“He said that we could just have a nice meal to talk about old times.” Freydis slumped.  “And I thought pregnant women were no longer allowed alcohol.”

“I’m not pregnant.” Fiona said, opening the bottle.

“No, Karen is.  Congratulations.” Freydis managed a smile.  “It is much easier to have a boy than a girl, I believe, especially if the father is a paladin.  They can be very overprotective of girls.”

“I’m not pregnant.” Karen paused with her glass held out.  “Am I?”

“Oh yes,” Freydis was doing her best to be happy for Karen but Fiona could see the strain in her eyes.  Freydis held out her glass.  “Only a few weeks, but he’s very healthy.” She froze.  “Didn’t you know?”

“No.” Karen carefully put down her knitting.  “I mean, we were trying, but I didn’t think that we were…” She trailed off with a blank expression.

“I’ll get you some camomile tea.” Fiona said.  “If that’s okay?” She looked at Freydis.

“Peppermint is better.” Freydis said listlessly.

“I’ve got peppermint but why don’t I get your wine poured and I’ll bring some sugar cubes in.” Fiona darted back into the kitchen.

Freydis sighed.  “What have I done?  The books all say I should be elusive and play hard to get.  I said ‘yes’ straight away.” Her shoulders slumped further.  “I have failed at detachment.”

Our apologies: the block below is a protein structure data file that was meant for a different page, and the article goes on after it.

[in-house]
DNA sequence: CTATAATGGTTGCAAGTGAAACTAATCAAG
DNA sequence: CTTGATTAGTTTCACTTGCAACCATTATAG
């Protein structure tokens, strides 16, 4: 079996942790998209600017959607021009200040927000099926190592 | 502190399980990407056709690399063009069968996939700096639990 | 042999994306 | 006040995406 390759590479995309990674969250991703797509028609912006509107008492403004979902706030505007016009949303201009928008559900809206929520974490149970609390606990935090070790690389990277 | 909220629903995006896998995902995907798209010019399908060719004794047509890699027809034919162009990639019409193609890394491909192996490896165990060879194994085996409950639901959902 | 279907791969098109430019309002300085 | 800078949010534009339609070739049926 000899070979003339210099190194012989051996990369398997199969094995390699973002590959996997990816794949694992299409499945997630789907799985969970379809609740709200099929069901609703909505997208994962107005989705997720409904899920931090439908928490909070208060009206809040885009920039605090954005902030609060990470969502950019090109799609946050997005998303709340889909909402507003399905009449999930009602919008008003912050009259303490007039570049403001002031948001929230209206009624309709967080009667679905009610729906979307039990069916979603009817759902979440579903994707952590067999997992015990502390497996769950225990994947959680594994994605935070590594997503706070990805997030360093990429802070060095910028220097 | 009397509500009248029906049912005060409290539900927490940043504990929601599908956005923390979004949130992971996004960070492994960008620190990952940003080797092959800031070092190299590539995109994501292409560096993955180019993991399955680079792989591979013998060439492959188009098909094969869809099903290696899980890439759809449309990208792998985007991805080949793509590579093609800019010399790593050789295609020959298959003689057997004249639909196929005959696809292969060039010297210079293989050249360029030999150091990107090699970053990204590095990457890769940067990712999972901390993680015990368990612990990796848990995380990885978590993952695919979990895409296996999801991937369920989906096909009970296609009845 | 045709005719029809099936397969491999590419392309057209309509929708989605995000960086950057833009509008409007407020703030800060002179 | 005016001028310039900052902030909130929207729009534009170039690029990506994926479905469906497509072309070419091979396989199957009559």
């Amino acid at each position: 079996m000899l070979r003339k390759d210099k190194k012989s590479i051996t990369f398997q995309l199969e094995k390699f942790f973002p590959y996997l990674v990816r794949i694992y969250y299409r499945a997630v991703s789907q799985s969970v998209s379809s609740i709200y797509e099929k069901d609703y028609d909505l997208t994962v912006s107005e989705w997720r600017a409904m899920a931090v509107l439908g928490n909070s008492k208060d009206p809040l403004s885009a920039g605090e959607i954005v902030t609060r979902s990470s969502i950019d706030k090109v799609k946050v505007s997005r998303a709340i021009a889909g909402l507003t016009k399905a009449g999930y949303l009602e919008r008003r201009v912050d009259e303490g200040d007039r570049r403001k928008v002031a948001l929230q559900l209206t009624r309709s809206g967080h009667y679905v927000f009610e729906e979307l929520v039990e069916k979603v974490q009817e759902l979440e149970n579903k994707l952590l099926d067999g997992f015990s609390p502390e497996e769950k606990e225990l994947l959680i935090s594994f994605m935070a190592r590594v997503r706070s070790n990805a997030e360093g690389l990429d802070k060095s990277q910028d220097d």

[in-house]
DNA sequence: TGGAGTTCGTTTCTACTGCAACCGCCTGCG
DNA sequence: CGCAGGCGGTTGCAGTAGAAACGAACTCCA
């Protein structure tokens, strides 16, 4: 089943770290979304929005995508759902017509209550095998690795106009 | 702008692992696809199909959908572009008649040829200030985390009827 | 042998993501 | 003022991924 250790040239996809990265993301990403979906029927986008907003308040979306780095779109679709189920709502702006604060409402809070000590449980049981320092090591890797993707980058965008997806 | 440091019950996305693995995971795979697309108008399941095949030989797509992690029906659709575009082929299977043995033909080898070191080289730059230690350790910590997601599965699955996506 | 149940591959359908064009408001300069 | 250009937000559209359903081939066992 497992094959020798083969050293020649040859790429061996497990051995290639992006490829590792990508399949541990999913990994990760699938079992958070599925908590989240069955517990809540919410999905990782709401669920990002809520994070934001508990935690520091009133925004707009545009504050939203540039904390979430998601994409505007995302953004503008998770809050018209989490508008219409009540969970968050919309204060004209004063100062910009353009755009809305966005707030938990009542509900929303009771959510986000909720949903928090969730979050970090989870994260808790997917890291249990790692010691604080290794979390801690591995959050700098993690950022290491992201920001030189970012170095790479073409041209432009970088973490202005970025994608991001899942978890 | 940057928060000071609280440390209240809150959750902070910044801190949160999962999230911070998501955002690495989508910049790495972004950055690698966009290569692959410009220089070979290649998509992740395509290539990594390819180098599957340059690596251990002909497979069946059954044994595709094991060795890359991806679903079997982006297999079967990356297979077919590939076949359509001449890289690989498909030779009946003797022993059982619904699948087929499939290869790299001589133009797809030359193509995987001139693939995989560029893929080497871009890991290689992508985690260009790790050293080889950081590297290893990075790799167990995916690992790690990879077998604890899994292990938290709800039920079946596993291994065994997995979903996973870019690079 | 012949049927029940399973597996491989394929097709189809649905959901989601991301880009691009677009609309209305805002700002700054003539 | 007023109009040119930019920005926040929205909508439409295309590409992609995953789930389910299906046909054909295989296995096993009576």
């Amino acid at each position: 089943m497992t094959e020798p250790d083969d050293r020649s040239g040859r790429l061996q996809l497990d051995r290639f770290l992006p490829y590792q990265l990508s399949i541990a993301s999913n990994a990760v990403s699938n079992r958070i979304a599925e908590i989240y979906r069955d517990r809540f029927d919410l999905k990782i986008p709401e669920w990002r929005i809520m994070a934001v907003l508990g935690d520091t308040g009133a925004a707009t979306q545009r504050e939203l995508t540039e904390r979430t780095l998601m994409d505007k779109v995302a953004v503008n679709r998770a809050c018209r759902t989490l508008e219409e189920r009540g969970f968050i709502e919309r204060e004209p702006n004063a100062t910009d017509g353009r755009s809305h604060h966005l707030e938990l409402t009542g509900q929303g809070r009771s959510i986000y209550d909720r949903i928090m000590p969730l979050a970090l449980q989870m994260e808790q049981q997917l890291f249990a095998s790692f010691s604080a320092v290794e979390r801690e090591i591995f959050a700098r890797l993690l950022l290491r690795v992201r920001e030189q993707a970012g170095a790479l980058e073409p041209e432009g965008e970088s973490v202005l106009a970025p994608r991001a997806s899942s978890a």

“It’s difficult.” Karen had absolutely no idea what to say, so fell back on some old favourites.  “I’m sure you’ll be fine if you follow your instincts.  It will all work out for the best.”

“I was so jealous, and he never seemed to care.” Freydis wrapped her arms around herself.  “I even endangered the court.  What will he do but berate me?”

“Perhaps he just wants to talk things over,” Karen suggested.  “Perhaps it’s an opportunity to clear the air and start afresh.” She was beginning to run out of platitudes.

“He doesn’t even like coffee.” Freydis said and started to sob.

“That’s not exactly true.” Fiona said as she came back with a cup of peppermint tea for Karen.  “He came in for a latte and asked for you.”

“He did?” Freydis took a breath and a little colour returned to her immaculate face.  “If he can drink coffee then perhaps we can be at least friends.”

“Absolutely.” Fiona said, pouring two glasses of wine.  She had never needed a glass more.

“And if we are friends then perhaps he will not hate me.” Freydis said, clutching the wine glass.

“I don’t think he exactly hates you.” Fiona said.  “I don’t really understand elfen, but I don’t think it’s exactly hate.”

“Our arguments have been spectacular.” Freydis said.  “But we failed to unite on other things.  I let him down.” She dropped a sugar cube into her wine.

“I’ve heard a few things about the argument at the White Hart.” Fiona wondered how on earth she was supposed to approach this.  “It sounded intense.”

Freydis shrugged.  “It was okay, but regrettably brief.  We had other things on our minds.”